So, Since you haven’t finished the story, I won’t be able to go deep into it, but Johnny Silverhand is definitely the main character, not V. The entire story is about Johnny’s impact on the world. V’s story is about Survival and that’s about it.
Every conflict in the game is driven by Johnny’s story. Rogue & Alt are Johnny’s old flames, Arasaka & Crusher are Johnny’s old nemesis. V’s only reason to be in this is survival. If another option to save them appeared, V would ditch Arasaka Immadiately. They have Zero ideology or drive beside Raw survival.
The glorification of the past isn’t glorification of Johnny, I meant more, the general tone of the game focusing on old struggles, on Johnny’s impact in history and legacy. It’s a story that revels in what people did not what they will do which is a big departure from Cyberpunk as a genre.
Cyberpunk, is supposed to be a theme of a hopeless future dystopia, where people keep struggling against a capitalistic engine that already won, is already out of control. Climate catastrophe happened, companies own 99% of everything that exists, the only hope most people have at a decent life forces you to the limit. But despide the hopelessness of the setting, the main character happily throw themselves at an unwinable situation, in the hope of having an impact, in the hope of waking up other people.
Cyberpunk, is supposed to be a warning of what’s to come. Its message should’ve evolved since the 80s and a lot of the elements that are part of Cyberpunk77’s world are relic of that 80s snapshot. The entire game feels like it didn’t bothered to create a dark future of today’s world, but rather just extrapolate on a 30 years old extrapolation of the future. It’s a glorification of a passé aesthetic, without looking at what it tried to say.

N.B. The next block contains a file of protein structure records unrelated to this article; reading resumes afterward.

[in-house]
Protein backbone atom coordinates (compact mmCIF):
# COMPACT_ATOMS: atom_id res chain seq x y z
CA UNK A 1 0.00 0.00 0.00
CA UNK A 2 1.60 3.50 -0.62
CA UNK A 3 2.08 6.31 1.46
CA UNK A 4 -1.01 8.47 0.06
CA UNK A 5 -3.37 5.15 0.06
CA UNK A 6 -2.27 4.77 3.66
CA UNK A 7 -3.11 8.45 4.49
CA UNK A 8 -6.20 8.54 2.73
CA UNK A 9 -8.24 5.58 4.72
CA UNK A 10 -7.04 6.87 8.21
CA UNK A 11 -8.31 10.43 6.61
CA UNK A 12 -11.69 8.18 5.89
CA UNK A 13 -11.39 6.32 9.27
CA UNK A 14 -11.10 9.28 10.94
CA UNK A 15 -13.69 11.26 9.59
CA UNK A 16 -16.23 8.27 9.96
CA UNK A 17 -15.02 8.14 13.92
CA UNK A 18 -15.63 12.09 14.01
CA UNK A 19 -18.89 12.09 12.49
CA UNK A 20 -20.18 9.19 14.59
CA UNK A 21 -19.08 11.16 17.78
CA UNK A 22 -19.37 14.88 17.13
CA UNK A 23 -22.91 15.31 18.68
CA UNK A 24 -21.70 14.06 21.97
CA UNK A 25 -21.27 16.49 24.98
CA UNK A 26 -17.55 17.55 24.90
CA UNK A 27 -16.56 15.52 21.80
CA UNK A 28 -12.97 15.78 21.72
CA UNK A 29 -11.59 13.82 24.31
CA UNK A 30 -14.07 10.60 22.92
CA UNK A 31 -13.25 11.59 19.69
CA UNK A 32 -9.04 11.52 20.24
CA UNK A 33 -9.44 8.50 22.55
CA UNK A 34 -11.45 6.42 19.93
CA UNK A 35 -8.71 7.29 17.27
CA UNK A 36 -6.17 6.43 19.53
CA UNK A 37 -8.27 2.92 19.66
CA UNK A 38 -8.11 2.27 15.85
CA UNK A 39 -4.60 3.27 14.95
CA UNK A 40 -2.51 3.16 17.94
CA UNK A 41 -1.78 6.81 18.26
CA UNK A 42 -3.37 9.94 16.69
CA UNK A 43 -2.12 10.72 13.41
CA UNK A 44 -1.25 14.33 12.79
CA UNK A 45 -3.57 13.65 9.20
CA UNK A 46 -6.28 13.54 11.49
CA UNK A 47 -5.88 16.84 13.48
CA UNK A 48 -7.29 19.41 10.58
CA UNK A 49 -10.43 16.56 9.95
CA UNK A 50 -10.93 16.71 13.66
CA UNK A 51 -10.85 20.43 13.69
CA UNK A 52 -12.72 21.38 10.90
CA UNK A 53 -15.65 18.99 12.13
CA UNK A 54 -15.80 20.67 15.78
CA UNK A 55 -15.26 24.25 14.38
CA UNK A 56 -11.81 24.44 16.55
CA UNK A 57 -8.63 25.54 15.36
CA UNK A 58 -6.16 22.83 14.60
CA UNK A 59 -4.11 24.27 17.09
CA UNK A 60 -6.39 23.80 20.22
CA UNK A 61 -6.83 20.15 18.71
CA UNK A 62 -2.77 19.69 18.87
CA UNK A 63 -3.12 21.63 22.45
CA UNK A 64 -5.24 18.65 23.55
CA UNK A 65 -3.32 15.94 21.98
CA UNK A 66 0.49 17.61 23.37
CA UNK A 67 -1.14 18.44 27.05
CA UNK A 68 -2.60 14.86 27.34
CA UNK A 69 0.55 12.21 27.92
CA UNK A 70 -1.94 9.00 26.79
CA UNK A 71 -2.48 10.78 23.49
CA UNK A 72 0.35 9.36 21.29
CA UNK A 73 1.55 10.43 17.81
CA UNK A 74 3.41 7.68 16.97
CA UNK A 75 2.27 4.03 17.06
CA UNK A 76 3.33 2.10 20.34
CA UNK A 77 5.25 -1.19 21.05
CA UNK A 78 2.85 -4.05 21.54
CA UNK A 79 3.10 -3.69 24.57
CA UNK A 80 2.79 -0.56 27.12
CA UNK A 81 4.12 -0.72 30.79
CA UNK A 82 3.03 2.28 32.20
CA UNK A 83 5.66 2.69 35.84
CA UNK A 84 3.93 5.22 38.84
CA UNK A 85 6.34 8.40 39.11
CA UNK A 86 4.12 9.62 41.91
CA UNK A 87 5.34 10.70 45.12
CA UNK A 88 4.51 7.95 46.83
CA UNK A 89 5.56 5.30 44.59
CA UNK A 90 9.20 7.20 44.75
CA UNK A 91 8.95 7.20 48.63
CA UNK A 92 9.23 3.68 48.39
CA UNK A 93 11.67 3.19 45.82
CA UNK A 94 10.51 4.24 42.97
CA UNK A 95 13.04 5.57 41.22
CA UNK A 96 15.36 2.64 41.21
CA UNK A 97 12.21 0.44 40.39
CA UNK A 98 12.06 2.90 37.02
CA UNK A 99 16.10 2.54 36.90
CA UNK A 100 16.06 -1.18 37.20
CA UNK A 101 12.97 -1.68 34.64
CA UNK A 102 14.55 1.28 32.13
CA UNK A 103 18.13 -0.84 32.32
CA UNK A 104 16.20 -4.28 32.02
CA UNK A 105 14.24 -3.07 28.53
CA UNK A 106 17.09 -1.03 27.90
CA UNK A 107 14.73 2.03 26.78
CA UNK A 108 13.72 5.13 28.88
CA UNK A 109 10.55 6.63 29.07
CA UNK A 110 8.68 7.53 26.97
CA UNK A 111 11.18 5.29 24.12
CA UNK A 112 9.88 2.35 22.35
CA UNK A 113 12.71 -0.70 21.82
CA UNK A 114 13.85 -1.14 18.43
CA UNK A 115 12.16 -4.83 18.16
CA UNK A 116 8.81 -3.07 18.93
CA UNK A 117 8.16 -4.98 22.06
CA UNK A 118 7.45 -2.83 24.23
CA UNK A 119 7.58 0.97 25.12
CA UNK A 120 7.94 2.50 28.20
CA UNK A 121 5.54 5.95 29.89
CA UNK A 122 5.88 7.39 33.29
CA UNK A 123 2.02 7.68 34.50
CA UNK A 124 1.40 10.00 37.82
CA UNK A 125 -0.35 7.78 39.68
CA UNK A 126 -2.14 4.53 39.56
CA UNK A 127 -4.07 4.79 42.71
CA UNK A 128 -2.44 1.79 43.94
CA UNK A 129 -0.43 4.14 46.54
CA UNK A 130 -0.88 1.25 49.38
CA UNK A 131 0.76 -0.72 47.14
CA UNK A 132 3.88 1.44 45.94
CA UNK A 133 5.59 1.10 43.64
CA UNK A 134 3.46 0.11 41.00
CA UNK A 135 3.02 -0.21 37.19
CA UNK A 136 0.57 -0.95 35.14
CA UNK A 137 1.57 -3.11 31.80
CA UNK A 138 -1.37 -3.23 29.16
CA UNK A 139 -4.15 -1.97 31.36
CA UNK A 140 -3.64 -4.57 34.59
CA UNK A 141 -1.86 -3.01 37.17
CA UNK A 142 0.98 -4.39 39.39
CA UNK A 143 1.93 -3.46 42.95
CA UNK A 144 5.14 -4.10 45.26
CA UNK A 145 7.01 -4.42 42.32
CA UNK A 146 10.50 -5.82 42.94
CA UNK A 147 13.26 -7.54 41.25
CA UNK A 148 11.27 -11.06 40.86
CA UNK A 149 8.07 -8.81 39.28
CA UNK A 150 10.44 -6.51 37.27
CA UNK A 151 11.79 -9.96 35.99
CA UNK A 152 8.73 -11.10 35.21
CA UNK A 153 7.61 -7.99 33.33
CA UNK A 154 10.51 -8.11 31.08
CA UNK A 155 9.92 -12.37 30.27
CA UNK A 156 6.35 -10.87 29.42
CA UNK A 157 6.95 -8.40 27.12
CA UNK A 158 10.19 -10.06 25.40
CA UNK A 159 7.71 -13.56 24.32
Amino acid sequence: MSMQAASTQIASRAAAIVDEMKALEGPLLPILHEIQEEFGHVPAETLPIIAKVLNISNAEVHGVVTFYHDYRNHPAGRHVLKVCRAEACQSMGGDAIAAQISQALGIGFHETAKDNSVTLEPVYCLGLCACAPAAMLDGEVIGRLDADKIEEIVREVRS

I had indeed in mind 1980s for Cyberpunk first edition, it was in fact published right before the 90s. So 30 years old in the past.
I don’t think that’s really a criticism that’s going to stick to Cyberpunk 2077 unless you also feel it sticks to 2020
Actually it does. Because while Cyberpunk 2020 had things to say about the society in the 80s under the theme of Cyberpunk, CP77 has nothing to say about the society of today and the 80s critique has been diluted, or eliminated.
For example, one of the corpo book, there was a pretty deep indictement of some major bank that had pursued real-life international criminal actvities. A lot of the content was anti-capitalist in nature and seemed into the culture at the time. Like the CIA funding terrorism around the world in an effort to protect regimes that were supportive of American imperialism.
Cyberpunk 77 Lacks that part. The main campaign has very little to do with the struggles associated with the genre, while Cyberpunk 2020 had things to say about its own time, same for Snow Crash or other similar books.
CP77 is focused on the cool looking Neon and cybertech, while the cybertech for example was a way to show that in that future “normal” humans were no longer able to compete or survive. That people had to alienate themselves from their humanity in order to thrive. (and that, the upper echelon of society could do it in a safe and quick way, creating an even wider gap between classes)